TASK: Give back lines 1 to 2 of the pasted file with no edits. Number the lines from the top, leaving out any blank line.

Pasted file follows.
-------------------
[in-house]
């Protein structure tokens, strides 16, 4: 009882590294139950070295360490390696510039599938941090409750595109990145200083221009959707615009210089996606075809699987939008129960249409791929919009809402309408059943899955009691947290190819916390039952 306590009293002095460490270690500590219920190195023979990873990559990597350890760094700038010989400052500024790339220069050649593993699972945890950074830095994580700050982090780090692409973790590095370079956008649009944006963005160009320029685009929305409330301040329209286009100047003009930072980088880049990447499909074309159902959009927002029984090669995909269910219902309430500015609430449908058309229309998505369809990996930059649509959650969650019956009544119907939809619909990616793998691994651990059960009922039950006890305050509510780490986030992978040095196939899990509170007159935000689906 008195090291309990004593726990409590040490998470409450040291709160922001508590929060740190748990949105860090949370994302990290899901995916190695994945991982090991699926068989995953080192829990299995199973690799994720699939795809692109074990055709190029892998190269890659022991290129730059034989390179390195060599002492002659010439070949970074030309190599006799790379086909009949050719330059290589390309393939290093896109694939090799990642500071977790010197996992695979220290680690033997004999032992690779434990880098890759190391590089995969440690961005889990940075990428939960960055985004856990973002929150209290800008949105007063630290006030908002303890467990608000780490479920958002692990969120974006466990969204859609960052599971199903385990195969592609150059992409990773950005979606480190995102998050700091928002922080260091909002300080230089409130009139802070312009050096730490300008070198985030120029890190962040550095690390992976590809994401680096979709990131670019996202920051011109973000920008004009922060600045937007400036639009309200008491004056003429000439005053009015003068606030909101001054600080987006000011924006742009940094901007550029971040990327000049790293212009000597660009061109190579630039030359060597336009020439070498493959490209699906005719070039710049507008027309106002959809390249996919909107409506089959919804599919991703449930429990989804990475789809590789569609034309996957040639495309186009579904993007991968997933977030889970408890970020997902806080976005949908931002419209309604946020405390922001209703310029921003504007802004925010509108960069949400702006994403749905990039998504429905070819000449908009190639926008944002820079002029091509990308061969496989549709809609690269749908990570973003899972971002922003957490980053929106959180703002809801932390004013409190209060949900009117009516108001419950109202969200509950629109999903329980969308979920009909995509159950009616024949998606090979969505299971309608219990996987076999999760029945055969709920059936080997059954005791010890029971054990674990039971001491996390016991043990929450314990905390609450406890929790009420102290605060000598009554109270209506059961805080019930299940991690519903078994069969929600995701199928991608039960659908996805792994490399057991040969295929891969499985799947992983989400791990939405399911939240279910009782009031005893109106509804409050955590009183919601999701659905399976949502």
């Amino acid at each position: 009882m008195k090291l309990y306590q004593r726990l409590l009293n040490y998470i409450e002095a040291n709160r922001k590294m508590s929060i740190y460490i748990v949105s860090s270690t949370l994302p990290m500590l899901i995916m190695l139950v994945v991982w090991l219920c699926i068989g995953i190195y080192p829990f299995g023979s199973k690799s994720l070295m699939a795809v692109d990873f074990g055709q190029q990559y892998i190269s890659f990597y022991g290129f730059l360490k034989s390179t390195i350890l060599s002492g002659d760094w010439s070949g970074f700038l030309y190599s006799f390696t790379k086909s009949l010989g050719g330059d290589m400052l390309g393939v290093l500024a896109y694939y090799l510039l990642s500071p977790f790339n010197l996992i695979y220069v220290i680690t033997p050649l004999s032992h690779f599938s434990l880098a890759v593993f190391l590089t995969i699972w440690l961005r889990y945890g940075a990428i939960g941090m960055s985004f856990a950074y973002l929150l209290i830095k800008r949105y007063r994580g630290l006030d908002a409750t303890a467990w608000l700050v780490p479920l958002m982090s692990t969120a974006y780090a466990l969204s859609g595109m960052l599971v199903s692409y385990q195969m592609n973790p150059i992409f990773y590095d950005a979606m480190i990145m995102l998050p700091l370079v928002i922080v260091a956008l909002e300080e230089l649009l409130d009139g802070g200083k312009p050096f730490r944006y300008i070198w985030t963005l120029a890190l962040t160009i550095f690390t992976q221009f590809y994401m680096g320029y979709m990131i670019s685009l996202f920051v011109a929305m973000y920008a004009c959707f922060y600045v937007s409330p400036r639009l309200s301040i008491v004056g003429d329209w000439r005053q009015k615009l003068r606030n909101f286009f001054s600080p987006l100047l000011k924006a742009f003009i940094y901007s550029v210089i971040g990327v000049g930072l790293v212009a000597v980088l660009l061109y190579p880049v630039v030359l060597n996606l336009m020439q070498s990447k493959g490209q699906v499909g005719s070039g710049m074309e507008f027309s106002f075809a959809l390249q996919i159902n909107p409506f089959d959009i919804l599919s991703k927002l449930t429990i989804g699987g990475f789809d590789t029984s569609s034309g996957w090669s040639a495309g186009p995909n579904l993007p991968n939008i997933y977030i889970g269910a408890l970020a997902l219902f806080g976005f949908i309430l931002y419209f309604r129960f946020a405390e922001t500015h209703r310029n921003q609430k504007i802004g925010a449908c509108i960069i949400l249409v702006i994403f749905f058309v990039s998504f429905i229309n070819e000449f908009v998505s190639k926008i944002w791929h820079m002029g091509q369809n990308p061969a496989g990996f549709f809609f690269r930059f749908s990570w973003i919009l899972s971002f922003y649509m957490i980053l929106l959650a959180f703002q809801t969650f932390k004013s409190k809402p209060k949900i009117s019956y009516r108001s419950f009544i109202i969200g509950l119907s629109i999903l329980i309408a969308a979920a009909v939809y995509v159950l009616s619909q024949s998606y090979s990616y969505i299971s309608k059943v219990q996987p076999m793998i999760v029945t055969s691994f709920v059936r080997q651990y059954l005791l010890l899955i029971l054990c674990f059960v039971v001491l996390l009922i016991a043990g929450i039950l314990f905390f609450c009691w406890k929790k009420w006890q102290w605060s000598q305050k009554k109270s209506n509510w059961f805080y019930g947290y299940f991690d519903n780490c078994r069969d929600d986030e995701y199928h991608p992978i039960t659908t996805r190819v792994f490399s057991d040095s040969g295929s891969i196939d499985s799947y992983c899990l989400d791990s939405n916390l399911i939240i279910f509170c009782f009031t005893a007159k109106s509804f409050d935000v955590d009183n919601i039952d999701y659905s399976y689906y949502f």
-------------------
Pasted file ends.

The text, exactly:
[in-house]
């Protein structure tokens, strides 16, 4: 009882590294139950070295360490390696510039599938941090409750595109990145200083221009959707615009210089996606075809699987939008129960249409791929919009809402309408059943899955009691947290190819916390039952 306590009293002095460490270690500590219920190195023979990873990559990597350890760094700038010989400052500024790339220069050649593993699972945890950074830095994580700050982090780090692409973790590095370079956008649009944006963005160009320029685009929305409330301040329209286009100047003009930072980088880049990447499909074309159902959009927002029984090669995909269910219902309430500015609430449908058309229309998505369809990996930059649509959650969650019956009544119907939809619909990616793998691994651990059960009922039950006890305050509510780490986030992978040095196939899990509170007159935000689906 008195090291309990004593726990409590040490998470409450040291709160922001508590929060740190748990949105860090949370994302990290899901995916190695994945991982090991699926068989995953080192829990299995199973690799994720699939795809692109074990055709190029892998190269890659022991290129730059034989390179390195060599002492002659010439070949970074030309190599006799790379086909009949050719330059290589390309393939290093896109694939090799990642500071977790010197996992695979220290680690033997004999032992690779434990880098890759190391590089995969440690961005889990940075990428939960960055985004856990973002929150209290800008949105007063630290006030908002303890467990608000780490479920958002692990969120974006466990969204859609960052599971199903385990195969592609150059992409990773950005979606480190995102998050700091928002922080260091909002300080230089409130009139802070312009050096730490300008070198985030120029890190962040550095690390992976590809994401680096979709990131670019996202920051011109973000920008004009922060600045937007400036639009309200008491004056003429000439005053009015003068606030909101001054600080987006000011924006742009940094901007550029971040990327000049790293212009000597660009061109190579630039030359060597336009020439070498493959490209699906005719070039710049507008027309106002959809390249996919909107409506089959919804599919991703449930429990989804990475789809590789569609034309996957040639495309186009579904993007991968997933977030889970408890970020997902806080976005949908931002419209309604946020405390922001209703310029921003504007802004925010509108960069949400702006994403749905990039998504429905070819000449908009190639926008944002820079002029091509990308061969496989549709809609690269749908990570973003899972971002922003957490980053929106959180703002809801932390004013409190209060949900009117009516108001419950109202969200509950629109999903329980969308979920009909995509159950009616024949998606090979969505299971309608219990996987076999999760029945055969709920059936080997059954005791010890029971054990674990039971001491996390016991043990929450314990905390609450406890929790009420102290605060000598009554109270209506059961805080019930299940991690519903078994069969929600995701199928991608039960659908996805792994490399057991040969295929891969499985799947992983989400791990939405399911939240279910009782009031005893109106509804409050955590009183919601999701659905399976949502």